First World War Poetry Digital Archive

Sedge-Warblers

SEDGE-WARBLERS by EDWARD THOMAS (Cancelled version)

This beauty made me dream there was a time Long past and irrecoverable, a clime Where any brook so radiant racing clear Through buttercup and kingcup bright as brass But gentle, nourishing the meadow grass That leans and scurries in the wind, would bear Another beauty, divine and feminine, Child to the sun, a nymph whose soul unstained Could love all day, and never hate or tire, A lover of mortal or immortal kin.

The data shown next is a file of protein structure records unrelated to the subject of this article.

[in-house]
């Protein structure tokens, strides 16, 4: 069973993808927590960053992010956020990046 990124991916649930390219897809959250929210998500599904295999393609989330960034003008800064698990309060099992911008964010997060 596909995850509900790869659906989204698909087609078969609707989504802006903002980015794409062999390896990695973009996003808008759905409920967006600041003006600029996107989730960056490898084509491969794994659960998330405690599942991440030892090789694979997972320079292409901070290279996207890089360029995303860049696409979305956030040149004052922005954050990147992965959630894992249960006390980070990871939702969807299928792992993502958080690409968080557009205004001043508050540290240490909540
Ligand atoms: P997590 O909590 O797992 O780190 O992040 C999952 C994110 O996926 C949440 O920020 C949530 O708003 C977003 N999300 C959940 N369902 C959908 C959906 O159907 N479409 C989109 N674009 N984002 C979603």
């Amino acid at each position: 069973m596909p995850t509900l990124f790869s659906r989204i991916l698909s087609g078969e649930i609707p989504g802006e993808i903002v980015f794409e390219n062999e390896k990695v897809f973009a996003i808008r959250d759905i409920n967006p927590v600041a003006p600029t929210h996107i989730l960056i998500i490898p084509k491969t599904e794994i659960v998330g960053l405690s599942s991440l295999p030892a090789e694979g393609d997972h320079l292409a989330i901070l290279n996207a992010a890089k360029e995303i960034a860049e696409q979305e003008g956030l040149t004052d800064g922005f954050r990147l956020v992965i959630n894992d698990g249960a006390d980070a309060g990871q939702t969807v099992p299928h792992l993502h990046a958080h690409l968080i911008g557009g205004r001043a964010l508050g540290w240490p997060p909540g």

And yet, rid of this dream, ere I had drained Its poison, quieted was my desire So that I only looked into the water, Clearer than any goddess or man's daughter, And hearkened while it combed the dark green hair And shook the millions of the blossoms white Of water-crowfoot, and curdled to one sheet The flowers fallen from the chestnuts in the park Far off. And sedge-warblers, clinging so light To willow twigs, sang longer than the lark, Quick, shrill, or grating, a song to match the heat Of the strong sun, nor less the water's cool, Gushing through narrows, swirling in the pool. Their song that lacks all words, all melody, All sweetness almost, was dearer then to me Than sweetest voice that sings in tune sweet words. This was the best of May---the small brown birds Wisely reiterating endlessly What no man learnt yet, in or out of school.

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